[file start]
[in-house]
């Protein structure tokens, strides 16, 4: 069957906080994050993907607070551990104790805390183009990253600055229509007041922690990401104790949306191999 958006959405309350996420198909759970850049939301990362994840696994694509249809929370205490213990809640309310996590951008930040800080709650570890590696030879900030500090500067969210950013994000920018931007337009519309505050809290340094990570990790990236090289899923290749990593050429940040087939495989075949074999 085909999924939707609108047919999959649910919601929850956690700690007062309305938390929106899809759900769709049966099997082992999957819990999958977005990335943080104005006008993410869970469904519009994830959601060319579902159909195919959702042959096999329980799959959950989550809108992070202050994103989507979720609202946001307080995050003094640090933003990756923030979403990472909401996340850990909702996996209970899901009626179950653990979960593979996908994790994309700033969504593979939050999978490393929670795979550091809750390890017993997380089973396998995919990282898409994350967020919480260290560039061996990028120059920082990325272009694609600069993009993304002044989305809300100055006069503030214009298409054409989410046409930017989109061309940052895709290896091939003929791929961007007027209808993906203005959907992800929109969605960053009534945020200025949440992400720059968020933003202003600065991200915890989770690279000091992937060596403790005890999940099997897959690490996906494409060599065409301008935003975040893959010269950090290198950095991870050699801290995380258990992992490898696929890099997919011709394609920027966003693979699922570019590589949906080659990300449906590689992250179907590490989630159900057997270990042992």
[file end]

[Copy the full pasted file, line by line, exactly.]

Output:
[in-house]
């Protein structure tokens, strides 16, 4: 069957906080994050993907607070551990104790805390183009990253600055229509007041922690990401104790949306191999 958006959405309350996420198909759970850049939301990362994840696994694509249809929370205490213990809640309310996590951008930040800080709650570890590696030879900030500090500067969210950013994000920018931007337009519309505050809290340094990570990790990236090289899923290749990593050429940040087939495989075949074999 085909999924939707609108047919999959649910919601929850956690700690007062309305938390929106899809759900769709049966099997082992999957819990999958977005990335943080104005006008993410869970469904519009994830959601060319579902159909195919959702042959096999329980799959959950989550809108992070202050994103989507979720609202946001307080995050003094640090933003990756923030979403990472909401996340850990909702996996209970899901009626179950653990979960593979996908994790994309700033969504593979939050999978490393929670795979550091809750390890017993997380089973396998995919990282898409994350967020919480260290560039061996990028120059920082990325272009694609600069993009993304002044989305809300100055006069503030214009298409054409989410046409930017989109061309940052895709290896091939003929791929961007007027209808993906203005959907992800929109969605960053009534945020200025949440992400720059968020933003202003600065991200915890989770690279000091992937060596403790005890999940099997897959690490996906494409060599065409301008935003975040893959010269950090290198950095991870050699801290995380258990992992490898696929890099997919011709394609920027966003693979699922570019590589949906080659990300449906590689992250179907590490989630159900057997270990042992």